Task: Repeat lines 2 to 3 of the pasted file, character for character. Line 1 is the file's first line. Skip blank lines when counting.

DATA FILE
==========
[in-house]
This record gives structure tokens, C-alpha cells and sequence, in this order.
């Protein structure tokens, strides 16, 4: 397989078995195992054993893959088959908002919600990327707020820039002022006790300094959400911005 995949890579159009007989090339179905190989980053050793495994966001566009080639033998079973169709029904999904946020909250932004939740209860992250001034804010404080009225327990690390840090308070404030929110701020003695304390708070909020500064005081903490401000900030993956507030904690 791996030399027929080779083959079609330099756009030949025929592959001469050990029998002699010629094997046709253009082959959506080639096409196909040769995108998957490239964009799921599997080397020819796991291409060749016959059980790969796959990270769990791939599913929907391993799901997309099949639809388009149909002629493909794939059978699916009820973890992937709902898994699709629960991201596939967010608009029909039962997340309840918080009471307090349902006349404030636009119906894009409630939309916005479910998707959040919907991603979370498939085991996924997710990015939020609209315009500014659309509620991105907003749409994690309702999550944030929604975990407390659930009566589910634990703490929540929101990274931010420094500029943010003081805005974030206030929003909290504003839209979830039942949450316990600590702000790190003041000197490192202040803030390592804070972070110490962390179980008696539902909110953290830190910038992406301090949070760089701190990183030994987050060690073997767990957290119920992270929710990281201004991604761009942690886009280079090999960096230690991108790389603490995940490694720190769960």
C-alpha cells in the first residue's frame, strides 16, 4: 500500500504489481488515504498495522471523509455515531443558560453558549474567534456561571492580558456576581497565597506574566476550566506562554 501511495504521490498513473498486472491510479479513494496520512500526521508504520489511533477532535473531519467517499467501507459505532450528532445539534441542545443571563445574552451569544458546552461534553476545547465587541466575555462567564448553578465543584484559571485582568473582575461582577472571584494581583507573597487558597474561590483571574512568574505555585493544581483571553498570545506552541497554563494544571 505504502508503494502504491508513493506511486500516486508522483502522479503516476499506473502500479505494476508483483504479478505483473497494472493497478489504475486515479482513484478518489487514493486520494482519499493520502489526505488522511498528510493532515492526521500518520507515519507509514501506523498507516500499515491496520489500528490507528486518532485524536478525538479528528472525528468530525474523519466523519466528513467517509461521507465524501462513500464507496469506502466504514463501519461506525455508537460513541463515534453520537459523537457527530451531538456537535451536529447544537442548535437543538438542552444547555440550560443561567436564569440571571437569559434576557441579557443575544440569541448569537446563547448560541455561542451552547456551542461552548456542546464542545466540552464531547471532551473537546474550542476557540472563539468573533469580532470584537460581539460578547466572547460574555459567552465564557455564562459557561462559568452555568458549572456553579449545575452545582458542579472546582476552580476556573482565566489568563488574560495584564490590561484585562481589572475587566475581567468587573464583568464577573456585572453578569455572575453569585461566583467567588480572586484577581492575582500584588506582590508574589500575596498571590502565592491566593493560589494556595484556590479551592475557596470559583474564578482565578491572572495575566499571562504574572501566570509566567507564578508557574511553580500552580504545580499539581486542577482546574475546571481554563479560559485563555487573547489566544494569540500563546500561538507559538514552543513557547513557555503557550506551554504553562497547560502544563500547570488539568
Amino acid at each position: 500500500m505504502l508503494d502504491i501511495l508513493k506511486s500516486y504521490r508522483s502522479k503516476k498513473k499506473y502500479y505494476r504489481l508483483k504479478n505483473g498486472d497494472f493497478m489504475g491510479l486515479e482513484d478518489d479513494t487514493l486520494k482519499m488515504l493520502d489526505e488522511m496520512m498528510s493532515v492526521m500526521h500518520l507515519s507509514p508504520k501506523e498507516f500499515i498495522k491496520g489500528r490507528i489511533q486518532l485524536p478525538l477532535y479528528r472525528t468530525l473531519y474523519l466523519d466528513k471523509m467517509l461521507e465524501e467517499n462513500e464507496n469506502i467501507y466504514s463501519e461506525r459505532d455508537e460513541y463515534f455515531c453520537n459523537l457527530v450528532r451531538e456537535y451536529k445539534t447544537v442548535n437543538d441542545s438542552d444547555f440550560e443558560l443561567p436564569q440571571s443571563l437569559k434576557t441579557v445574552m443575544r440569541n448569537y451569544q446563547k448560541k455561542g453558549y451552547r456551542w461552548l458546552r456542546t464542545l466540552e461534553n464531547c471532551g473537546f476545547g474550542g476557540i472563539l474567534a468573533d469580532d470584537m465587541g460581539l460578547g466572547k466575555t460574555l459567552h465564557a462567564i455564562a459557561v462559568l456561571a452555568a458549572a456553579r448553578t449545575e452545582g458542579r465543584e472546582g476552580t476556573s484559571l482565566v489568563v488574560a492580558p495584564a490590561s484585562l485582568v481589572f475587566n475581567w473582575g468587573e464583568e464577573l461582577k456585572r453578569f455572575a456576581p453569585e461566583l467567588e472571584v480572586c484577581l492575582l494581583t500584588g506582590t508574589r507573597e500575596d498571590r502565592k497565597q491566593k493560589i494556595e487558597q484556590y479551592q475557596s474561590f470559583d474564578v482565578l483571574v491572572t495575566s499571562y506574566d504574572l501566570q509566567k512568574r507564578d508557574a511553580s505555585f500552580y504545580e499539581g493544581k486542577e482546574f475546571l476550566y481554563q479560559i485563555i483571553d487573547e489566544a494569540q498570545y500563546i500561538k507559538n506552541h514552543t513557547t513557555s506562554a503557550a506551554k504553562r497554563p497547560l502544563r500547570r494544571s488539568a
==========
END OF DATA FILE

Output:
This record gives structure tokens, C-alpha cells and sequence, in this order.
């Protein structure tokens, strides 16, 4: 397989078995195992054993893959088959908002919600990327707020820039002022006790300094959400911005 995949890579159009007989090339179905190989980053050793495994966001566009080639033998079973169709029904999904946020909250932004939740209860992250001034804010404080009225327990690390840090308070404030929110701020003695304390708070909020500064005081903490401000900030993956507030904690 791996030399027929080779083959079609330099756009030949025929592959001469050990029998002699010629094997046709253009082959959506080639096409196909040769995108998957490239964009799921599997080397020819796991291409060749016959059980790969796959990270769990791939599913929907391993799901997309099949639809388009149909002629493909794939059978699916009820973890992937709902898994699709629960991201596939967010608009029909039962997340309840918080009471307090349902006349404030636009119906894009409630939309916005479910998707959040919907991603979370498939085991996924997710990015939020609209315009500014659309509620991105907003749409994690309702999550944030929604975990407390659930009566589910634990703490929540929101990274931010420094500029943010003081805005974030206030929003909290504003839209979830039942949450316990600590702000790190003041000197490192202040803030390592804070972070110490962390179980008696539902909110953290830190910038992406301090949070760089701190990183030994987050060690073997767990957290119920992270929710990281201004991604761009942690886009280079090999960096230690991108790389603490995940490694720190769960």